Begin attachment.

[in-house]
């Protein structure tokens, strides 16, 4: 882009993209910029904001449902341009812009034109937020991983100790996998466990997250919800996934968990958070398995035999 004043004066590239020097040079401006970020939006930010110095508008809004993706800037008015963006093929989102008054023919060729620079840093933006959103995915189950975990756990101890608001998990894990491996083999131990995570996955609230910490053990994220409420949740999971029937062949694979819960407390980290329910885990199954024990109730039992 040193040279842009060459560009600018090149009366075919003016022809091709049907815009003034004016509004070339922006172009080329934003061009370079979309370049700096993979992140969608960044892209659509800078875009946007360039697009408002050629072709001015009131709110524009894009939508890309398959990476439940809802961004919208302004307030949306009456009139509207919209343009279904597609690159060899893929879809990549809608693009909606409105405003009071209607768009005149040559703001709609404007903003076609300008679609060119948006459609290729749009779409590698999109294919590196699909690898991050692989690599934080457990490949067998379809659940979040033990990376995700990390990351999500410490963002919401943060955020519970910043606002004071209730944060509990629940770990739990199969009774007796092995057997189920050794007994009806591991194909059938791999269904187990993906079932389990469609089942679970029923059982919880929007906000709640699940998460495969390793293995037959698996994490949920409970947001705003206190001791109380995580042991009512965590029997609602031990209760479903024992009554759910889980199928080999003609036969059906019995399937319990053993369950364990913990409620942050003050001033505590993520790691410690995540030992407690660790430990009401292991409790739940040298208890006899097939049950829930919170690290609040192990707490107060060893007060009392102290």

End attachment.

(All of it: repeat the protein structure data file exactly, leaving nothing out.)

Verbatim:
[in-house]
């Protein structure tokens, strides 16, 4: 882009993209910029904001449902341009812009034109937020991983100790996998466990997250919800996934968990958070398995035999 004043004066590239020097040079401006970020939006930010110095508008809004993706800037008015963006093929989102008054023919060729620079840093933006959103995915189950975990756990101890608001998990894990491996083999131990995570996955609230910490053990994220409420949740999971029937062949694979819960407390980290329910885990199954024990109730039992 040193040279842009060459560009600018090149009366075919003016022809091709049907815009003034004016509004070339922006172009080329934003061009370079979309370049700096993979992140969608960044892209659509800078875009946007360039697009408002050629072709001015009131709110524009894009939508890309398959990476439940809802961004919208302004307030949306009456009139509207919209343009279904597609690159060899893929879809990549809608693009909606409105405003009071209607768009005149040559703001709609404007903003076609300008679609060119948006459609290729749009779409590698999109294919590196699909690898991050692989690599934080457990490949067998379809659940979040033990990376995700990390990351999500410490963002919401943060955020519970910043606002004071209730944060509990629940770990739990199969009774007796092995057997189920050794007994009806591991194909059938791999269904187990993906079932389990469609089942679970029923059982919880929007906000709640699940998460495969390793293995037959698996994490949920409970947001705003206190001791109380995580042991009512965590029997609602031990209760479903024992009554759910889980199928080999003609036969059906019995399937319990053993369950364990913990409620942050003050001033505590993520790691410690995540030992407690660790430990009401292991409790739940040298208890006899097939049950829930919170690290609040192990707490107060060893007060009392102290």